Professor and Head of Surgery
Flinders University
Council Member

Professor David Watson is head of Surgery at Flinders University. He leads a multidisciplinary research group which is addressing oesophageal disease, has 317 publications, and received $21,518,189 in research funding. He pioneered the development of laparoscopic surgery and conducted 15 randomized trials, generating the world’s largest contribution to evidence supporting surgery for gastro-oesophageal reflux. He is now addressing oesophageal cancer by leading a multistate consortium. Professor Watson’s has led national and international organisations. He is Secretary of the International Society for Diseases of the Esophagus. He led the establishment of the Australia and New Zealand Gastric & Oesophageal Surgery Association and served as President until 2011. In 2003 he was awarded the John Mitchell Crouch Fellowship, the highest research award from the Royal Australasian College of Surgeons. In 2006 he received a prestigious James IV Travelling Fellowship. Internationally, he is leading Flinders University’s engagement with China with the establishment of a Cancer Genetics research laboratory in China.

Executive Dean, Faculty of Medicine and Health
The University of Sydney
Council Member

Professor Robyn Ward was appointed as Executive Dean of the Faculty of Medicine and Health at The University of Sydney in 2017. Previously she has worked at the University of Queensland as Deputy Vice Chancellor (Research), and at The University of New South Wales as Clinical Associate Dean of the Prince of Wales Medical School and Head of the Adult Cancer Program at the Lowy Cancer Research Centre.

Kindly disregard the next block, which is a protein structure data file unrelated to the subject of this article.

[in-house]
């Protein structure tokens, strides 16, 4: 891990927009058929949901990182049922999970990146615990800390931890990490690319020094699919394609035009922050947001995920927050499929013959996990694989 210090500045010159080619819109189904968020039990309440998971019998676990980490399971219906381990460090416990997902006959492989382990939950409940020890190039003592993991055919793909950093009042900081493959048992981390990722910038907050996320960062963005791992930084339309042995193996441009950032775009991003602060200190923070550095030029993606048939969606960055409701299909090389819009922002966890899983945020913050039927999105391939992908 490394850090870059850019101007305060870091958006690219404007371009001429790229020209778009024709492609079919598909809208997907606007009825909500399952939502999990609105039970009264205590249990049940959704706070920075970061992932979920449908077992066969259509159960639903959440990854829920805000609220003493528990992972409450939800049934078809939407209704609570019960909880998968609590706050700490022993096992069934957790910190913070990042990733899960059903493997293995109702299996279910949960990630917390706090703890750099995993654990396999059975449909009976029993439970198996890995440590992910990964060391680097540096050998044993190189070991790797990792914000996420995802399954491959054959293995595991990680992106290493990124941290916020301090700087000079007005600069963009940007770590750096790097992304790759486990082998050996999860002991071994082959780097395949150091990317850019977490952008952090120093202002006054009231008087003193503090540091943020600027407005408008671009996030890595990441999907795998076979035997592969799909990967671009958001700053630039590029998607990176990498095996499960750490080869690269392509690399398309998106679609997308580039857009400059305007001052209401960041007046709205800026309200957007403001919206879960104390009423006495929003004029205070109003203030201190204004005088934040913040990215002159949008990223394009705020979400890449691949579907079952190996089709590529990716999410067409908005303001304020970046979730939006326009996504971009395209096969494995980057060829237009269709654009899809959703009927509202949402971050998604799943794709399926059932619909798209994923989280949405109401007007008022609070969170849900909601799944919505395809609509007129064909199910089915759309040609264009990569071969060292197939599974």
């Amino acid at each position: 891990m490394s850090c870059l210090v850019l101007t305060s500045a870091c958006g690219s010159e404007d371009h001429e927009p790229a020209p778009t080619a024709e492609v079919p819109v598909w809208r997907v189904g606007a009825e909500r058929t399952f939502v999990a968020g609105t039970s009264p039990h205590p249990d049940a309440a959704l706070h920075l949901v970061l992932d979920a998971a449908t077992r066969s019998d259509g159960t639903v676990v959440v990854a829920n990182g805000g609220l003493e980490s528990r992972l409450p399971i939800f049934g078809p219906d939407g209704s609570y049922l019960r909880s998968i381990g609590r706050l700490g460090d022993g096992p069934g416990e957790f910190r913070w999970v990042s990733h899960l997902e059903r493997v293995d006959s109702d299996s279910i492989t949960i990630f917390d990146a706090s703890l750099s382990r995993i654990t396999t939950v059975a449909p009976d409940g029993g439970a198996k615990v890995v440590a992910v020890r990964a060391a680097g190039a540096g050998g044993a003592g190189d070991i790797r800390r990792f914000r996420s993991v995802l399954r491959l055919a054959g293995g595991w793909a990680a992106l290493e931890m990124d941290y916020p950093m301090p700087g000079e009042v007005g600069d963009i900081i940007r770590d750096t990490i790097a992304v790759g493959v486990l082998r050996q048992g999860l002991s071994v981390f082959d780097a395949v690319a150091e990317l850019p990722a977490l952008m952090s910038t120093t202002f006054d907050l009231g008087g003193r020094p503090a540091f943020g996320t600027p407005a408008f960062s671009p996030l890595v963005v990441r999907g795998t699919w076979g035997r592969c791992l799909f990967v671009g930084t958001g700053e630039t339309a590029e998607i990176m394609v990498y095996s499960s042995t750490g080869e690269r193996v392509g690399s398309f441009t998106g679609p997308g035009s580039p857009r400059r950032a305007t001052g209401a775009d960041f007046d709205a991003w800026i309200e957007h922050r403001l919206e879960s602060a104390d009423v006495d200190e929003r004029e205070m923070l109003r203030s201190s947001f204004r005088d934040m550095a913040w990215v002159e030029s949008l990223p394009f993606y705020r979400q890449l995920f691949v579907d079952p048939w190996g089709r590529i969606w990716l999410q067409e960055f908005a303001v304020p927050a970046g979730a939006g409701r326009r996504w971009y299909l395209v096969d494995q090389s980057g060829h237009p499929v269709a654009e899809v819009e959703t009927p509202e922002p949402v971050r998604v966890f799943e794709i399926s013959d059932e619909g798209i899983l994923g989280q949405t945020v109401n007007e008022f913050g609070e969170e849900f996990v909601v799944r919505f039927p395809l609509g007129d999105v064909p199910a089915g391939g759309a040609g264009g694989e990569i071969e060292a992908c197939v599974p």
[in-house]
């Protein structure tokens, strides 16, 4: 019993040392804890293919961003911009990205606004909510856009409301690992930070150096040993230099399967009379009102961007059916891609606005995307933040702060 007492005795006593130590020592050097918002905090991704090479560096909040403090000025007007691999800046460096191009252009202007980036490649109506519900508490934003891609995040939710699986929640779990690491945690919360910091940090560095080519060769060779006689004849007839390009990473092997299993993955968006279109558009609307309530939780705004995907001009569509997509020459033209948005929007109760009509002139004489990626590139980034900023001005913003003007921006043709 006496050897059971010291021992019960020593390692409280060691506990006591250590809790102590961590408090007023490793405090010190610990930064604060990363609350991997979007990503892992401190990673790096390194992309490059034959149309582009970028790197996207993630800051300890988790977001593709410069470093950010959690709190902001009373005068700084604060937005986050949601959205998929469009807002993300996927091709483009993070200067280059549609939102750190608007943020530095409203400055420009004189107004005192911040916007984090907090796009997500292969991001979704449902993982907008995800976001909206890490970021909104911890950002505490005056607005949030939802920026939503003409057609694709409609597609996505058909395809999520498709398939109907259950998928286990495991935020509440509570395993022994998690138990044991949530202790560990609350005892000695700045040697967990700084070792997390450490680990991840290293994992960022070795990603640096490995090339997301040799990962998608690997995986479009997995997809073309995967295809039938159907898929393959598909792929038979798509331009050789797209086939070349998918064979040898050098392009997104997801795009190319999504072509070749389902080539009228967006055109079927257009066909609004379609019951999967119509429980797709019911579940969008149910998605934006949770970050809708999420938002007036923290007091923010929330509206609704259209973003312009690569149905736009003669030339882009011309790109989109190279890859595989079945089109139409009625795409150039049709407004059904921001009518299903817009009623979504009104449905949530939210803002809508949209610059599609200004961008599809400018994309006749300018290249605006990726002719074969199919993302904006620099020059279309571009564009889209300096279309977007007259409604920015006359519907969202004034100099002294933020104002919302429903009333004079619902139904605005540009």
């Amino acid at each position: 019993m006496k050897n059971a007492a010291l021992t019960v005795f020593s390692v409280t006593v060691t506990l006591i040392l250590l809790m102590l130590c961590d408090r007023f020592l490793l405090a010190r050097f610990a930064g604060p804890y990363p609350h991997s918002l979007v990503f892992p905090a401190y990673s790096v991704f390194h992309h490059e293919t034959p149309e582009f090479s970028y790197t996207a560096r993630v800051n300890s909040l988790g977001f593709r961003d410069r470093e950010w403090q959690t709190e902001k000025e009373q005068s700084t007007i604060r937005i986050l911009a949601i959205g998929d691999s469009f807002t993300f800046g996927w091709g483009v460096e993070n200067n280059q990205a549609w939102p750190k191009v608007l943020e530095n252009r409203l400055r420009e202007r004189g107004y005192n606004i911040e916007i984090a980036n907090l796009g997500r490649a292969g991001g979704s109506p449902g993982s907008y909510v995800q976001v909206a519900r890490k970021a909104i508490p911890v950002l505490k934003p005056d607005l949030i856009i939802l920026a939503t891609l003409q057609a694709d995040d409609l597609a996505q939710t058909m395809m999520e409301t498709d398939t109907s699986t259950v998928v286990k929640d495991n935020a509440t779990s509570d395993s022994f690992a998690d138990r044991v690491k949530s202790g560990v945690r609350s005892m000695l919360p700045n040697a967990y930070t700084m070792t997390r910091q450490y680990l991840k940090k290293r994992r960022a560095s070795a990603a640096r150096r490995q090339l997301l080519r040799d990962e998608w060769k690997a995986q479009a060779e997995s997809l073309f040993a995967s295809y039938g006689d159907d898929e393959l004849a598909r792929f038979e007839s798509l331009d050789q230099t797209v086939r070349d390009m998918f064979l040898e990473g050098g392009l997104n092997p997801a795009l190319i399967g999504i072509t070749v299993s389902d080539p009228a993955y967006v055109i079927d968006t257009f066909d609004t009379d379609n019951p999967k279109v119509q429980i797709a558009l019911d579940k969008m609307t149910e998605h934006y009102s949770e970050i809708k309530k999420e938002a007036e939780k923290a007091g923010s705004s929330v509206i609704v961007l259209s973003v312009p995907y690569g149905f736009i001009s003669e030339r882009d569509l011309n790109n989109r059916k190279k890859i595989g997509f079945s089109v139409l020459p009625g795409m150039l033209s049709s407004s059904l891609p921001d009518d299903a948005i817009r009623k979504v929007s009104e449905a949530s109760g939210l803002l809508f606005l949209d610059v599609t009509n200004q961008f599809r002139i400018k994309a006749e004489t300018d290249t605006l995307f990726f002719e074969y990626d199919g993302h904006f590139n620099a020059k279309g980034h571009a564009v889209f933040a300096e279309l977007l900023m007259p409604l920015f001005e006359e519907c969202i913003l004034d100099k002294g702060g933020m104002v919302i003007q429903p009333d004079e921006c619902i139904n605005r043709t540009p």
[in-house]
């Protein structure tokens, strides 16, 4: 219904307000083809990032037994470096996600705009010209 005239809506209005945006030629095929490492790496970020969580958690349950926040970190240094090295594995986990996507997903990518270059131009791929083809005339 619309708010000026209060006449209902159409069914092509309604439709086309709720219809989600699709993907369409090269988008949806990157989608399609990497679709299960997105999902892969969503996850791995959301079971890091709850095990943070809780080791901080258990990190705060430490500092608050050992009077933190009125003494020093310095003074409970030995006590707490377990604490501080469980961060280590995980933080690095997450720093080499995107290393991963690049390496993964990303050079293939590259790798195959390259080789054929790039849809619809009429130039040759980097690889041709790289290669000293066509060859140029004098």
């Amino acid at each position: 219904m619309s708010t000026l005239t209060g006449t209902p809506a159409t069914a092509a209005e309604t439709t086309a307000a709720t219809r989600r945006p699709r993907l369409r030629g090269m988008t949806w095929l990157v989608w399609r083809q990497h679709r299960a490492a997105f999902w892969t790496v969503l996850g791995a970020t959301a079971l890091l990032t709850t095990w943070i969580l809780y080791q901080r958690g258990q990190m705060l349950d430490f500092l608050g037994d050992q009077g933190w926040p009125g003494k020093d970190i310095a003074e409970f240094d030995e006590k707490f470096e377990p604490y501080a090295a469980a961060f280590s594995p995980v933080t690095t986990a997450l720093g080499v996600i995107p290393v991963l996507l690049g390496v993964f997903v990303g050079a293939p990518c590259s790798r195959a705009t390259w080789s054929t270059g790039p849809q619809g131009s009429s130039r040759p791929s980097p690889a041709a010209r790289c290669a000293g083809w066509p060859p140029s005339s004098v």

Professor Ward is a medical oncologist, cancer geneticist and laboratory scientist who throughout her career has shown a sustained capacity for innovative research into the range of issues that underlie the problem of human cancer. At UNSW she led an independent research group that has produced over 200 journal articles, letters and monographs, as well as several patents. In her role as Head of the Adult Cancer Program, and prior to that as a clinician researcher at St Vincent’s Hospital Sydney, she has made several important contributions to translational cancer research in the area of bowel cancer, including studies of the precursor lesions of this common disease, the development of novel immunotherapies, and the recognition of the role of epimutations in cancer predisposition syndromes. These contributions have been recognised through a Commonwealth Health Minister’s Award for Excellence in Health and Medical Research (2004) and the NSW Premier’s Award for Outstanding Cancer Researcher of the Year (2007).